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Hydrocarbon Poisoning


General Considerations

  • These substances include gasoline, kerosene, lubricating and motor oil, mineral spirits, paint, glues, rubber cement and lighter fluid
  • Accidental ingestion is most common and usually occurs in children under five
  • The target organs from ingestion are the lungs, (most commonly), nervous, cardiac, hepatic, renal, hematologic and dermatologic
  • The lower viscosity of the substance, the higher the chance of aspiration
  • Aspiration is the most commonly reported adverse effect of hydrocarbon ingestion
  • Aspiration produces a direct toxic effect on lung parenchyma resulting in a pneumonitis
  • Hemorrhagic alveolitis can peak 3 days after ingestion

Clinical Findings

  • Respiratory symptoms can be delayed several hours after ingestion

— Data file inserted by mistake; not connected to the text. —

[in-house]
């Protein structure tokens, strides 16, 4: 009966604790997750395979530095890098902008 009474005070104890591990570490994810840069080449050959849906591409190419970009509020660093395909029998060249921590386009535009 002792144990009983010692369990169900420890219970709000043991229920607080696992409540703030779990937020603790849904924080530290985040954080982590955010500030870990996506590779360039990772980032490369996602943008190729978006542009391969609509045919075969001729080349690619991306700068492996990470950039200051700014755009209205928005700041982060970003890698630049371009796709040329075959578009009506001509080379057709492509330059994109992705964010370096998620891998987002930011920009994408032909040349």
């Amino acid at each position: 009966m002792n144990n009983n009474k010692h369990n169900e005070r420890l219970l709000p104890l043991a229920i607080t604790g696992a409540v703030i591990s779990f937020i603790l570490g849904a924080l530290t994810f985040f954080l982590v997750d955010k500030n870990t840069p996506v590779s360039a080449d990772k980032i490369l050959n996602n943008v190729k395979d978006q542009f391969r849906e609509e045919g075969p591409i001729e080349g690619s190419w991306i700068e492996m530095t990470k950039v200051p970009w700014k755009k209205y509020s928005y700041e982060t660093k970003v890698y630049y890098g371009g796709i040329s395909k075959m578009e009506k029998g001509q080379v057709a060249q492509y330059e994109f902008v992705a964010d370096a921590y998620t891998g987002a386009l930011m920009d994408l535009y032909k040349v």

• Cough and hypoxia
  • Cyanosis
  • Fever

Imaging Findings

  • Initially, the chest radiograph may be normal
  • Symptomatic patients should have a chest x-ray
  • Asymptomatic patients may have a chest x-ray 6 hours after ingestion
  • Findings include airspace disease which may be patchy at the onset but coalesce later, particularly in the lower lobes medially
  • The pattern is similar to, and may represent in some cases, pulmonary edema
  • Pneumatoceles may form after the first week


  • Airway, breathing and circulation support
  • Use of emetics is contraindicated
  • Gastric lavage may be performed
  • Antibiotics 

Hydrocarbon Aspiration/Pneumonitis

Hydrocarbon Aspiration/Pneumonitis. There is bilateral lower lobe airspace disease, centrally located in the 9 month old child who had ingested kerosene (From Radiology, Resource and Review)

Hydrocarbon Toxicity. MD Levine and C Gresham. eMedicine.